The Controversy Surrounding Kylie’s Infamous Lip Kit

Update: We talked with makeup artist Vlada Haggerty about the Kylie kontroversy. Your melting-lips artwork looks eerily similar to Kylie’s Lip Kit packaging; do you think that’s mere coincidence?
"I would rephrase it to 'the packaging looks similar to the lip art that I do.' My original rose-gold picture was posted on my Instagram page on May 12, 2015." At what point did you realize that your rose-gold artwork was being circulated and reposted on the brand’s Instagram page? What was your reaction?
"The second I saw the post on [the brand's] Instagram, I got very excited, but then I realized that I wasn't given credit for the photo; there was no mention of my name, not even a tag... People [began] commenting [and] asking to give me the credit for the picture. The page finally edited the caption the next day to 'inspo @vladamua #lipkitbykylie,' which still implied that the picture belongs to the brand and they just got inspired by me. Plus, the hashtag implied affiliation with the brand, which was untrue." Has anyone from her team reached out to you about working with them or using your art?
"No, nobody reached out to me before or after the incident. I did message the brand through Instagram on the day of the repost, but there was no response." Why do you think crediting original artists is so important?
"Crediting artists is essential, but this goes beyond that. It's theft; this is our livelihood...I see these things happen too many times to artists. We are all trying to make it, and this business is extremely competitive. I would ask anyone at this level use the proper channels to obtain images…"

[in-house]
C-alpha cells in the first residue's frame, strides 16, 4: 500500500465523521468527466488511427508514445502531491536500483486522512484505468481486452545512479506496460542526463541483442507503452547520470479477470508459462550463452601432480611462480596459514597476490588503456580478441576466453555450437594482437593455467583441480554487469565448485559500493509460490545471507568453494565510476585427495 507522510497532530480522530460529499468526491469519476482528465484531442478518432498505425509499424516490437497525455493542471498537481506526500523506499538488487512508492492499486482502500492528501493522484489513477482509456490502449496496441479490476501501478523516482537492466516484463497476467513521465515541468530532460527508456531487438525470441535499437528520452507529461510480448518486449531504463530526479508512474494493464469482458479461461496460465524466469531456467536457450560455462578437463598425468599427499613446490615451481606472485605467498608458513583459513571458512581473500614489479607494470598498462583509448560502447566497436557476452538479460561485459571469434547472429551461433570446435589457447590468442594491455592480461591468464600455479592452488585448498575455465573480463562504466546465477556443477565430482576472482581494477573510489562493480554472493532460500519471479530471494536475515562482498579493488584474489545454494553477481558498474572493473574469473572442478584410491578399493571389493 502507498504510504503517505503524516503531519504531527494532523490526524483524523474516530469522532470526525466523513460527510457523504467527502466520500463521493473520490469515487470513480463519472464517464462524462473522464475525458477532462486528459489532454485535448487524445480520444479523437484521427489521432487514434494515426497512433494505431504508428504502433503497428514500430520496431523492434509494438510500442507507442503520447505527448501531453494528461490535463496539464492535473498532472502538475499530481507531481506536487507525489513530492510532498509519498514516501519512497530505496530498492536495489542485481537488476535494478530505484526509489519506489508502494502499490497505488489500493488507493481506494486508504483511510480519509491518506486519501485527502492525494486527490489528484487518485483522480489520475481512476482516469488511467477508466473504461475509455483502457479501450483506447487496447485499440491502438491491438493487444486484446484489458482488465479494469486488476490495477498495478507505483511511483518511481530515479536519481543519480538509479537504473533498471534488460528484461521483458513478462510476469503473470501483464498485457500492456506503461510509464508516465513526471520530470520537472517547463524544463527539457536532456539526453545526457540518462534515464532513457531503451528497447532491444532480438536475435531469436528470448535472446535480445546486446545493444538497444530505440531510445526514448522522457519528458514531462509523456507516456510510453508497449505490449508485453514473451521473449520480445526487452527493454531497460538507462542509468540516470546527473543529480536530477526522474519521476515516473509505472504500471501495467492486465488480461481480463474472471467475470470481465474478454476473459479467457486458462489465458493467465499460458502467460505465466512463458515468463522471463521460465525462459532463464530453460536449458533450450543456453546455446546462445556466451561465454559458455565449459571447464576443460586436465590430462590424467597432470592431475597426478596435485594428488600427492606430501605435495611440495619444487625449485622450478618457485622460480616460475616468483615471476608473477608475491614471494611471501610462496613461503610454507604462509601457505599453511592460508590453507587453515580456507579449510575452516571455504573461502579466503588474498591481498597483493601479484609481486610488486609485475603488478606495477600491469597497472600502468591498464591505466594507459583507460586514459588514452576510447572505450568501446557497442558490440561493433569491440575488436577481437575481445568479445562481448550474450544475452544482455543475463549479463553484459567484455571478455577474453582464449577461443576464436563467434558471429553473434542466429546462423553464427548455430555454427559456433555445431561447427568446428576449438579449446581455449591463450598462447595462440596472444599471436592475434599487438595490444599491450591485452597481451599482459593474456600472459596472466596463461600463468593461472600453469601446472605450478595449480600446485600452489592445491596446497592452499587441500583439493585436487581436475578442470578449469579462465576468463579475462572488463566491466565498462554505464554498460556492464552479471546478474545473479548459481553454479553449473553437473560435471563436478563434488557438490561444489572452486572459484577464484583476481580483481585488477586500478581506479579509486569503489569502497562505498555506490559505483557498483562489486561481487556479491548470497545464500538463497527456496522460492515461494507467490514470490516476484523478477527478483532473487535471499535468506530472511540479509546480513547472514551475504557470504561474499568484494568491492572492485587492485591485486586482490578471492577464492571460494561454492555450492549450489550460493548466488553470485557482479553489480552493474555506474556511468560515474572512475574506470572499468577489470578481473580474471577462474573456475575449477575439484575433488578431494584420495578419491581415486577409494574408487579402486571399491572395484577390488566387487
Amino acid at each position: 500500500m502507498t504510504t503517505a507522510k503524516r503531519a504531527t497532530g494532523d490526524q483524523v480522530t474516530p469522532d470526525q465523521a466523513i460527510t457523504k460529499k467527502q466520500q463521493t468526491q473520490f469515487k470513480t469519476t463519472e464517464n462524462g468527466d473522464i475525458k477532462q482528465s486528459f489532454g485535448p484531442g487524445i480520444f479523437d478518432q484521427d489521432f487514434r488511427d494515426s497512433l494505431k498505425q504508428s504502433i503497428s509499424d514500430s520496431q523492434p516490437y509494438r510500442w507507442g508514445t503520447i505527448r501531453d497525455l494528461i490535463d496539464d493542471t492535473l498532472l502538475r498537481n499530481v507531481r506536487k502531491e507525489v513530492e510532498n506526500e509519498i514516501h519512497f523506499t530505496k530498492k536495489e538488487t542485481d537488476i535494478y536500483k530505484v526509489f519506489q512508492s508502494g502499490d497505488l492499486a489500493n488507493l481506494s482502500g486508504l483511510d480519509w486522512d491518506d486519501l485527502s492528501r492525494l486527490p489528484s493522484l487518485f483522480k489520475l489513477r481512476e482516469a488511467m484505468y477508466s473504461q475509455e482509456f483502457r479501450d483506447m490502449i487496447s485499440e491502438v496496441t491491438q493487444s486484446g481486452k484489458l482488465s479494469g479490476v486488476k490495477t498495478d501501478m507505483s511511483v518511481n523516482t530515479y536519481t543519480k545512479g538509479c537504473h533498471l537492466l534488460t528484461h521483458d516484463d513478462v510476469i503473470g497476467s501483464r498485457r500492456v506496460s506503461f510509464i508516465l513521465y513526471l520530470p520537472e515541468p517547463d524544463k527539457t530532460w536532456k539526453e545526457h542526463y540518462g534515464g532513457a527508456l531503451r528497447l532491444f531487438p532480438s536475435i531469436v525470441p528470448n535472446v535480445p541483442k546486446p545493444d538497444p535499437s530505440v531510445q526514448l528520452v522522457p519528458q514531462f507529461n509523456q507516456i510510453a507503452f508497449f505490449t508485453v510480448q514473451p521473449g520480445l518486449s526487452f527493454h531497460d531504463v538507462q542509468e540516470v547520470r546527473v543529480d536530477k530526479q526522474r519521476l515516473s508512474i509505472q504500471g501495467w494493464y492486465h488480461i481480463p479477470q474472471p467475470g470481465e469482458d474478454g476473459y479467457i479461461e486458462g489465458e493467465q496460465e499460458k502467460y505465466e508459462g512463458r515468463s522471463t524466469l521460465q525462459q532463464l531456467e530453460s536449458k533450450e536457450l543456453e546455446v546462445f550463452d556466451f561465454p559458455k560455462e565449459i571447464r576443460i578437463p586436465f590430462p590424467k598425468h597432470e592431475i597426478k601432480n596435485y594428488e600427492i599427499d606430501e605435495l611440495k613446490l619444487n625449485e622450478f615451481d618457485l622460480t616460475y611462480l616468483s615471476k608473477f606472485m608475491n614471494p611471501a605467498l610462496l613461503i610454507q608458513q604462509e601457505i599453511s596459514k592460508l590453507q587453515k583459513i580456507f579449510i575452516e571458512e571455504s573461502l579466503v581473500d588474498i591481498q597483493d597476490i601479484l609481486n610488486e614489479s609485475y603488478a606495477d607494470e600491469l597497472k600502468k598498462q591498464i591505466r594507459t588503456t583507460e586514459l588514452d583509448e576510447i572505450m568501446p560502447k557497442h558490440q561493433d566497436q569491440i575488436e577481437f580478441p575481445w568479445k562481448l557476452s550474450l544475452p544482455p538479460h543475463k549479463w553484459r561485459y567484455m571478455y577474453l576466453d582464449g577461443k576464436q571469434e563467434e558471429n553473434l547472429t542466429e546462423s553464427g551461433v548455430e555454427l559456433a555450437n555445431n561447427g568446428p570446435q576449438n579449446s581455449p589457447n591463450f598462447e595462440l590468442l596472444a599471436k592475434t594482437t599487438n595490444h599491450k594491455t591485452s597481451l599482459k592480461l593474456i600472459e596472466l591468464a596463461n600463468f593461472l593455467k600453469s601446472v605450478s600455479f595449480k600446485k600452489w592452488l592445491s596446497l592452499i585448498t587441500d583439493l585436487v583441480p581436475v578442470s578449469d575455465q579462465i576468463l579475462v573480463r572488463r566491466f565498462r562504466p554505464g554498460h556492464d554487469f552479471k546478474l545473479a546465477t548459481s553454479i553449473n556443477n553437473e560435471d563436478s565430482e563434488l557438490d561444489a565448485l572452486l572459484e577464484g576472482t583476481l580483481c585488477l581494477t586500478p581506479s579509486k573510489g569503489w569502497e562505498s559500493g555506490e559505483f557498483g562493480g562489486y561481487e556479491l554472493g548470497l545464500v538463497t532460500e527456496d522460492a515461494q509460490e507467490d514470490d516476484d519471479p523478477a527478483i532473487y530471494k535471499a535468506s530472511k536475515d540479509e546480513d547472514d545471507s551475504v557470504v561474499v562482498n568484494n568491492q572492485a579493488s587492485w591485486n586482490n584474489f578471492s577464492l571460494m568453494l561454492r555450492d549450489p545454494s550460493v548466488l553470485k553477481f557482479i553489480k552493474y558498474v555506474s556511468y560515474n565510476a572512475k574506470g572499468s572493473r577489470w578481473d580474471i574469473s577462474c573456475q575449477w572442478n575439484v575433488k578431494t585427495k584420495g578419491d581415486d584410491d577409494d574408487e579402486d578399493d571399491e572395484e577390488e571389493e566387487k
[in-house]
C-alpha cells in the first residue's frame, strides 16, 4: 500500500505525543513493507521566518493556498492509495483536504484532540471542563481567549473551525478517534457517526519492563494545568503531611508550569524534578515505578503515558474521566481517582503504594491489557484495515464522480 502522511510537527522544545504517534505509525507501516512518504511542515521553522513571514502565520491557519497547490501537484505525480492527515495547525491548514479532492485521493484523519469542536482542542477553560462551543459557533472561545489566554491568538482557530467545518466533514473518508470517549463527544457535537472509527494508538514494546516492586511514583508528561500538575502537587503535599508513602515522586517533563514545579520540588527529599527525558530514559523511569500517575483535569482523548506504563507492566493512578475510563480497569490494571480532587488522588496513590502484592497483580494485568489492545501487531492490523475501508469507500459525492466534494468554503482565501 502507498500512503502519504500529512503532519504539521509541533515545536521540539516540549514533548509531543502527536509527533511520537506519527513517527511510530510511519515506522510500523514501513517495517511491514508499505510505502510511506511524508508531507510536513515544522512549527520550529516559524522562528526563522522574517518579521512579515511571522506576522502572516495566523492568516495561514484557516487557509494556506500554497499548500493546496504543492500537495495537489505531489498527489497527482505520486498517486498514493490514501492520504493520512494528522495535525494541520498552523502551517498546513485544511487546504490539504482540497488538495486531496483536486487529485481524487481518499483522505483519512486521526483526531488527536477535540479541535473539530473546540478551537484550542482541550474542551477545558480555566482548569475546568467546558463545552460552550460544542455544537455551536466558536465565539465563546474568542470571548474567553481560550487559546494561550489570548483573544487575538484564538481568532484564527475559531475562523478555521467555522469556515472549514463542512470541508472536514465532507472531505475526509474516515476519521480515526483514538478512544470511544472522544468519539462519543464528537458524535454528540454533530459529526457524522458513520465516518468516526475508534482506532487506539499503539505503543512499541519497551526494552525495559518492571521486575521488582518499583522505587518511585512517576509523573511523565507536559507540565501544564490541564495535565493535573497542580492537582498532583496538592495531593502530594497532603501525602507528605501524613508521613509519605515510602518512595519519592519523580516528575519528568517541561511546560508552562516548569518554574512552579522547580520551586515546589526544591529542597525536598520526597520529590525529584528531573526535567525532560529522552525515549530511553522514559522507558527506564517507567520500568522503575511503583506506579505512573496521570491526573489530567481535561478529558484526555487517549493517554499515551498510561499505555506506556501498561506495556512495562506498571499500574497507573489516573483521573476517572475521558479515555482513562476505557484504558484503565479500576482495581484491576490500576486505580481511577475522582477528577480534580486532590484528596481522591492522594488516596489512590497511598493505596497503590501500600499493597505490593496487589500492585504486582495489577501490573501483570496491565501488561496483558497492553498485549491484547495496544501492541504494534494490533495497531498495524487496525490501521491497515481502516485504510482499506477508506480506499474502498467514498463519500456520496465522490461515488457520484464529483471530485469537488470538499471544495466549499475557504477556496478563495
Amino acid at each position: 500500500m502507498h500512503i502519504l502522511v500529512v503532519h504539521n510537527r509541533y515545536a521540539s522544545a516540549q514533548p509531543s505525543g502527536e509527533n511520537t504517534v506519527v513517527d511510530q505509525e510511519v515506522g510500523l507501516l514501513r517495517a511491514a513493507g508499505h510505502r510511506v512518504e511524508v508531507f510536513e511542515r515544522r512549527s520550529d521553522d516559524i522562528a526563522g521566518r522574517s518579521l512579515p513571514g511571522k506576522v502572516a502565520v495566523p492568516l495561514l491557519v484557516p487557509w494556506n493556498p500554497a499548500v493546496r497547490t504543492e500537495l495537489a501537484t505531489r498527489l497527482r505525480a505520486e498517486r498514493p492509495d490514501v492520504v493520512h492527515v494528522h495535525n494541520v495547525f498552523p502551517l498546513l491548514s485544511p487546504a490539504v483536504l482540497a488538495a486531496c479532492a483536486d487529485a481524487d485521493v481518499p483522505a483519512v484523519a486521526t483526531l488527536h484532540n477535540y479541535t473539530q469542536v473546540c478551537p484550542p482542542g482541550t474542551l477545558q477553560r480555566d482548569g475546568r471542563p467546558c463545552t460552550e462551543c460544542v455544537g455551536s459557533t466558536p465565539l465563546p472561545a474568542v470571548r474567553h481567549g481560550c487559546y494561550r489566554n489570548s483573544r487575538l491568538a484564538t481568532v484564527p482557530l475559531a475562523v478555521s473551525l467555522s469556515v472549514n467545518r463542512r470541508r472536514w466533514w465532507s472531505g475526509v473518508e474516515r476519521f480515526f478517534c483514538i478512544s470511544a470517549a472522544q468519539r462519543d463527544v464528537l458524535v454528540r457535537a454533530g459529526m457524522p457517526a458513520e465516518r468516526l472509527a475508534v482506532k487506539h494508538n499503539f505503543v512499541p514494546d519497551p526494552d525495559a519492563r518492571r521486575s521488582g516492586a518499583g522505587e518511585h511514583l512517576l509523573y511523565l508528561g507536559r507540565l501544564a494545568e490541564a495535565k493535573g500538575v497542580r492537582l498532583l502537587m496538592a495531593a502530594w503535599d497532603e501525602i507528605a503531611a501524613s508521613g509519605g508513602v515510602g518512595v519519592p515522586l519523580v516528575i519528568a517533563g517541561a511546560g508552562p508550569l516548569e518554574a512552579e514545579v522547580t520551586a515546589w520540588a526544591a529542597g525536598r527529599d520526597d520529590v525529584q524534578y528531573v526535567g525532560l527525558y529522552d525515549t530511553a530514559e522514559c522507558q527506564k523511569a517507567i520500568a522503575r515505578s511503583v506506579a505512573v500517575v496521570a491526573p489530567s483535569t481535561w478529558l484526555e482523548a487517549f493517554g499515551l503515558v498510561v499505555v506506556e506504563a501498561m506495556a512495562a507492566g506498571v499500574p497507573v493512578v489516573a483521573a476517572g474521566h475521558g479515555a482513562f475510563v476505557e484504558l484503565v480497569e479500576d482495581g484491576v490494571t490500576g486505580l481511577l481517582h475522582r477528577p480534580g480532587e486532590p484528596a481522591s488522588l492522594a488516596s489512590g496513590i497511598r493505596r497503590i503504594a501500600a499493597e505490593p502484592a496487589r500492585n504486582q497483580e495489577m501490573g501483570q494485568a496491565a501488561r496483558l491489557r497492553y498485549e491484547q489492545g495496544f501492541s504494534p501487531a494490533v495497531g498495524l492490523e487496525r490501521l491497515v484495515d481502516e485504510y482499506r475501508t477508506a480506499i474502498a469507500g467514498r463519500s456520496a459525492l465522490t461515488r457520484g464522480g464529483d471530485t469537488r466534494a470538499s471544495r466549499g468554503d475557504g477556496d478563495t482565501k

This story was originally published on December 9 at 5 p.m.
It's been a little more than a week since Kylie Jenner released her new, insanely popular, internet-breaking Lip Kit. It's gotten some good and some not-so-good feedback, but we're guessing the 18-year-old mogul's goal was achieved: The Lip Kit was on everyone's lips — and still is. But the latest conversation surrounding the product is a bit more...kontroversial (sorry, not sorry). The Instagram page dedicated to the collection showed an image of mysterious rose-gold lips earlier this week, and rumors immediately started swirling about whether the hue would be next in line for the kit. Many major media outlets covered the buzz, but to followers of makeup artist Vlada Haggerty, the image (seen below) looked very similar to a 'gram the MUA had posted of a lip look she created more than seven months ago. The artwork has since been deleted from the Lip Kit Insta page, and though, according to Seventeen, the person running the account did credit Haggerty with a caption (that was reportedly added later) stating: "inspo by @vladamua," that didn't stop Haggerty's fans from speaking out.

A photo posted by Vlada Haggerty (@vladamua) on